It has already been ended before you can see the end | Shigeo Arikawa | 8 – 21 Dec
This is a film about the end.
The end has already started, and ended. We call it the end in order to perceive it and make it visible, but it already passed when we called it the end. The end is always penetrating the present, so we can not separate the time before the end, nor recognize it as being different from the end. The end has already started, and ended.
With this film, Arikawa creates a somewhat somber and highly captivating environment, equally supported by the carefully composed imagery as its succinct crackling soundtrack. The opening scene fades in from black and surrounds us with darkness, allowing us to relax and lean back a little bit, but leaving us weary at the same time. The ground rule of scary, dark movies echoes in the back of your head. Never trust the dark. You never know what it’s hiding. As our eyes and ears quickly adjust and become more sensitive to discern the utmost detail, we slowly move into a room with a window. It looks out on a dimly lit wall not too far behind it, in stark contrast with the dark interior that surrounds it. This is where we begin. Yet with a film of this title, one is even more conscious of the fact that the audience has no choice but to follow the maker’s path that he’s singlehandedly carved out for us to the end. But beware, the end has already started, and ended.
An open window. Small particles dance around in the wind. Black flies flock together on the windowsill. Back to darkness. Two prickly cacti catch a ray of light on a staircase. A sliver of smoke. Back to darkness. Then, an opening that looks out onto sea. Layers of water rippling on top of one another, without ever colliding. A soft grey moon is multiplied and superimposed on sparkling orange flames. A single cloud of smoke. The sun. White and red lights shimmer on the evening’s ocean surface. Layer after layer of shimmering light trickles in and seems to dance to the beat of that ominous, omnipresent rhythmical soundtrack. Both unnerving and soothing, it meanders between the foreground and the background, unnoticeably noticeable, depending on your perception. Towards the end, the soundtrack synchs up with the imagery even better. Smoke and sunlight enter the picture again, and as they move over the staircase, feeding the immovable cacti, the pulsating rhythm is joined by a high pitched tone as we start to reach the end. A cactus-shaped candle starts to burn down, its excess hot wax pouring over its edge, while an organic looking, cell-like structure crumples up, burns down, and turns to ash. Back to darkness. Back to the beginning. Back to the end. The end has already started, and ended.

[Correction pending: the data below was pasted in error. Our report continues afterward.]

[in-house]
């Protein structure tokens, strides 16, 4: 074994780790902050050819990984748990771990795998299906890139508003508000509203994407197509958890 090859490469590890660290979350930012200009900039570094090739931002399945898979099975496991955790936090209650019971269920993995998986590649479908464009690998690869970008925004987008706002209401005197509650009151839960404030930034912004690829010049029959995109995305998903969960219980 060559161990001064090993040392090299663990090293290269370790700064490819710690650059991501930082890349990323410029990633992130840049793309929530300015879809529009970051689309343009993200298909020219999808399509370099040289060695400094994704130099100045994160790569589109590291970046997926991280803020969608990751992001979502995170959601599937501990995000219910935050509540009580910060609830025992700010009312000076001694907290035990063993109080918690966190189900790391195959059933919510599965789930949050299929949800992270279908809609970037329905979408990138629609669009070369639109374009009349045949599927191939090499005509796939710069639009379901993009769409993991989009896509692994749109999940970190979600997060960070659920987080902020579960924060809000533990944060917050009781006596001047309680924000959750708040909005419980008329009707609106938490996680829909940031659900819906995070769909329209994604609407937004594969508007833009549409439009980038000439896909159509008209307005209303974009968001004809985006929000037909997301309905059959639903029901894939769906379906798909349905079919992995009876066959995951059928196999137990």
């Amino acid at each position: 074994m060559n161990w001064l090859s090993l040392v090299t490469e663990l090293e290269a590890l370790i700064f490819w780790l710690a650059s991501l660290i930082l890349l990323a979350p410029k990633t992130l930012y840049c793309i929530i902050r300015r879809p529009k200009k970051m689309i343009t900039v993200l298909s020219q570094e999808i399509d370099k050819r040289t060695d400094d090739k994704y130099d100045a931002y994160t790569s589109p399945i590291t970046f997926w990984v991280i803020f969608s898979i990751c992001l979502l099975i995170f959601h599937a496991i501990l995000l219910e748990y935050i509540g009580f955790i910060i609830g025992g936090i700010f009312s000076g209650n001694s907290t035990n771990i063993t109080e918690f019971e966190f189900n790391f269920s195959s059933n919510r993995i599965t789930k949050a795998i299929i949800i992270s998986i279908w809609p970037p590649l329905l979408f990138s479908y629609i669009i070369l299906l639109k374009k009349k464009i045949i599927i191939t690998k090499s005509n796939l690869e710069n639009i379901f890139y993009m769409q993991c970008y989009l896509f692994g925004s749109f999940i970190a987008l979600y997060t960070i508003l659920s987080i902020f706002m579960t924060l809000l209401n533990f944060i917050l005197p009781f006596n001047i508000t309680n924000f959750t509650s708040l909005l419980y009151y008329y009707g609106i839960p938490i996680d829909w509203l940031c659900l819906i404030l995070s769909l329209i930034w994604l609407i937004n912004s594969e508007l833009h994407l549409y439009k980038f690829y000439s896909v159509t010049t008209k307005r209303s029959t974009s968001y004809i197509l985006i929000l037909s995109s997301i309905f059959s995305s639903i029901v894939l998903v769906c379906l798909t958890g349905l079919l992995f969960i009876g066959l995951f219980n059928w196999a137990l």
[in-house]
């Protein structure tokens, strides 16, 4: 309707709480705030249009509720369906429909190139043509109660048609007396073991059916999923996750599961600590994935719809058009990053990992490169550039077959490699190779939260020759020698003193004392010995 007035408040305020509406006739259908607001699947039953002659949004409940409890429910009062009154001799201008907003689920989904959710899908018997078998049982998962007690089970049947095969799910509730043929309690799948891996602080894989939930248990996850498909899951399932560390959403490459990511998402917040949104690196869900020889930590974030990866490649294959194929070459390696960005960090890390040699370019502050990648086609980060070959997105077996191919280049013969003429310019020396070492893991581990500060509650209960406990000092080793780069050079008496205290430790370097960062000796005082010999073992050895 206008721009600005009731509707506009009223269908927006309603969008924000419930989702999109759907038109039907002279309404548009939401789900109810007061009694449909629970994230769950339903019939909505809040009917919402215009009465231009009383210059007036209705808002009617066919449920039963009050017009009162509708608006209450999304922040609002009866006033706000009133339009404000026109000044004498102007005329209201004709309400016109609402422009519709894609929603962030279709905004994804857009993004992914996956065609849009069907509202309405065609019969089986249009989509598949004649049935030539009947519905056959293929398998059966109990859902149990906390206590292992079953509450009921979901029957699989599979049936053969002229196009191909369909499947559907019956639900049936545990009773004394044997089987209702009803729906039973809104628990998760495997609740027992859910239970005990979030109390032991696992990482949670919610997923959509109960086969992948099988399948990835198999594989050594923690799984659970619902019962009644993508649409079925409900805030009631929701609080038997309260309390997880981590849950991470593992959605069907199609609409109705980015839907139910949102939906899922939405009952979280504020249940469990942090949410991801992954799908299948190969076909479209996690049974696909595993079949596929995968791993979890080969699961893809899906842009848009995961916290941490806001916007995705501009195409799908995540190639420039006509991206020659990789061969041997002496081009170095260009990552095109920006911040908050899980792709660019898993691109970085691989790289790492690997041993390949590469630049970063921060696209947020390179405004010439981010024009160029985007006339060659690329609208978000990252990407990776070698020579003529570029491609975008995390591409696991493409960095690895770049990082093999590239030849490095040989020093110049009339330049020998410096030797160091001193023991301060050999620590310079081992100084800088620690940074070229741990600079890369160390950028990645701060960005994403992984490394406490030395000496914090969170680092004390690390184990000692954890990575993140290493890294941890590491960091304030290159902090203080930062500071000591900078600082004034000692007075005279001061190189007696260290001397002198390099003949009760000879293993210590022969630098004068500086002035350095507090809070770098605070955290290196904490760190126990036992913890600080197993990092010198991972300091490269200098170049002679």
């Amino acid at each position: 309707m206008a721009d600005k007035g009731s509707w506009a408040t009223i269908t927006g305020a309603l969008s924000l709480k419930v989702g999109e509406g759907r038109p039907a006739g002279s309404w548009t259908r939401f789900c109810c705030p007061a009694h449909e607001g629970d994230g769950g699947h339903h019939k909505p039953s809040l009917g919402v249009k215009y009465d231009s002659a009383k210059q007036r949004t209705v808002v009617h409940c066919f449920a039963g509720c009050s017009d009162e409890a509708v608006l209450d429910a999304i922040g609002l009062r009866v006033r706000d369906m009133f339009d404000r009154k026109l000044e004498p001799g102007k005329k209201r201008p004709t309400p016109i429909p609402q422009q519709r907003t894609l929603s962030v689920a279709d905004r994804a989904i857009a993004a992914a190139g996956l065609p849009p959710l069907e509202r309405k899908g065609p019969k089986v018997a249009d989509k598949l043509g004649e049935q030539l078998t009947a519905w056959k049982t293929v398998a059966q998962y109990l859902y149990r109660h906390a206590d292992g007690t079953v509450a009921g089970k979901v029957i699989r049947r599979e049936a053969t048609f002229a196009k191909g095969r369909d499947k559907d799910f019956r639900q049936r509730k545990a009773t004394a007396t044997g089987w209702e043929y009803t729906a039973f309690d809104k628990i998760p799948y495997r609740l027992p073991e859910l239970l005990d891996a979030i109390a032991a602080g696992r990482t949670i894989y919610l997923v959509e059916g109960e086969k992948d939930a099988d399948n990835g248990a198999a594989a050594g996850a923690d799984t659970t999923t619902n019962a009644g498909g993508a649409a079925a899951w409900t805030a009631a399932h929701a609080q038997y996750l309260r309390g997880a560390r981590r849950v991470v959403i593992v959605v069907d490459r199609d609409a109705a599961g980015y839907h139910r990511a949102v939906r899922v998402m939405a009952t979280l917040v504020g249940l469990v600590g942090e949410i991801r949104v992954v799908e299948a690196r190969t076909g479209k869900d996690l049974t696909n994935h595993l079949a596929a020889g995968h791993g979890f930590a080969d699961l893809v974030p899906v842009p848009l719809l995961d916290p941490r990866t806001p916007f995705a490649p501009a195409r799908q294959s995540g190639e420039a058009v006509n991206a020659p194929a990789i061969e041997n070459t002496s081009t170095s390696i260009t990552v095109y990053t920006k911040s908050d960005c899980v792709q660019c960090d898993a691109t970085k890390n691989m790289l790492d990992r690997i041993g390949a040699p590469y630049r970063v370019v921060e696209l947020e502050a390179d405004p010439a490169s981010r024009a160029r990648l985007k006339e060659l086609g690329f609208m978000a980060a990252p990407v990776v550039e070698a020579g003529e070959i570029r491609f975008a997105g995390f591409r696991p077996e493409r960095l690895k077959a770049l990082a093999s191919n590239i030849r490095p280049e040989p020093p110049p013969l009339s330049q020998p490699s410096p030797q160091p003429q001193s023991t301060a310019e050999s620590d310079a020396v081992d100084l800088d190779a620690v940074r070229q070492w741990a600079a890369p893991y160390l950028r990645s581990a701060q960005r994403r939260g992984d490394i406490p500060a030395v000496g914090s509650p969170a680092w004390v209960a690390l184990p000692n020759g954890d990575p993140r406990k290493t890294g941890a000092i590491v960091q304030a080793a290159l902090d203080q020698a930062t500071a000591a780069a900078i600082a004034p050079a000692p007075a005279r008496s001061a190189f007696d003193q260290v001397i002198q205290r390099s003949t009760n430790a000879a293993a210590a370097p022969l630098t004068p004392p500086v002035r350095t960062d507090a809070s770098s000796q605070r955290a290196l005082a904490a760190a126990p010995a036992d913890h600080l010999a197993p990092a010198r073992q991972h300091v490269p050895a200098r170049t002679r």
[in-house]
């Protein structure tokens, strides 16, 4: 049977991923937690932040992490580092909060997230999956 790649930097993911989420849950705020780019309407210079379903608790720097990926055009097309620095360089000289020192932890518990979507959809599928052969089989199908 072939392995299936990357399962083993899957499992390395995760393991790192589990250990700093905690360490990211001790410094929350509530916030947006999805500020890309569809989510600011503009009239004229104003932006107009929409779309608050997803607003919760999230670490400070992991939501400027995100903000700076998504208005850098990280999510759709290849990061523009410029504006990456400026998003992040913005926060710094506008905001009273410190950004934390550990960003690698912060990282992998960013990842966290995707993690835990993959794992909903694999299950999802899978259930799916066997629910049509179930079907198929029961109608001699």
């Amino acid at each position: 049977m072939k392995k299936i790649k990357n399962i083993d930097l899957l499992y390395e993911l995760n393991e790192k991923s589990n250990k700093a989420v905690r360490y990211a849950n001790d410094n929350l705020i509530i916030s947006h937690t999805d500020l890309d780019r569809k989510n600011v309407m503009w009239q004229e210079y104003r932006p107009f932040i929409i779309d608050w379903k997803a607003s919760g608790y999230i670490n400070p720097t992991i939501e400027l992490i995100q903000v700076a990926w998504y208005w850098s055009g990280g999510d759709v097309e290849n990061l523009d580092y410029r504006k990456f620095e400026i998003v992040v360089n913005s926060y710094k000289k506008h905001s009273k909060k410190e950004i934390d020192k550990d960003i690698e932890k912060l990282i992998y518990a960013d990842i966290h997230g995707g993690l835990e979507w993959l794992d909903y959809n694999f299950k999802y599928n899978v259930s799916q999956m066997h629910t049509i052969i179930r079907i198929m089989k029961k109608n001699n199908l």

The talented Japanese artist Shigeo Arikawa visualizes our experience of time, the passing of time, and the rhythm of a narrative as it builds up, gains momentum and fades away until it reaches the inevitable end. An end that can only be described as a vague feeling and subtle realization of ‘imminent danger,’ both on behalf of the viewer and the filmmaker – in his own unique style, which is mysterious, yet utterly consistent. It has already been ended before you can see the end is on exclusive view at Suburban Project Space only days after its highly successful screening at theInternational Documentary Film Festival Amsterdam, during the Amsterdam Art Weekend.
BIO Shigeo Arikawa (born 1982, Tokyo, Japan) is an artist and filmmaker. In 2006, he graduated from the Tokyo University of the Arts. In 2014, he moved from his home town Tokyo to Amsterdam, where he’s an artist-in-residence at the Rijksakademie. Through the frame of photography and video media, Shigeo creates elements that pass through our meshes of perception: elements that are subtly vague or metamorphosing, though appearing distinctly. He expands the notion of seeing in order to expose where images, that appear or are constructed in time and place, are from.His films have been show a.o. at Image Forum Festival, Tokyo and the International Film Festival Rotterdam.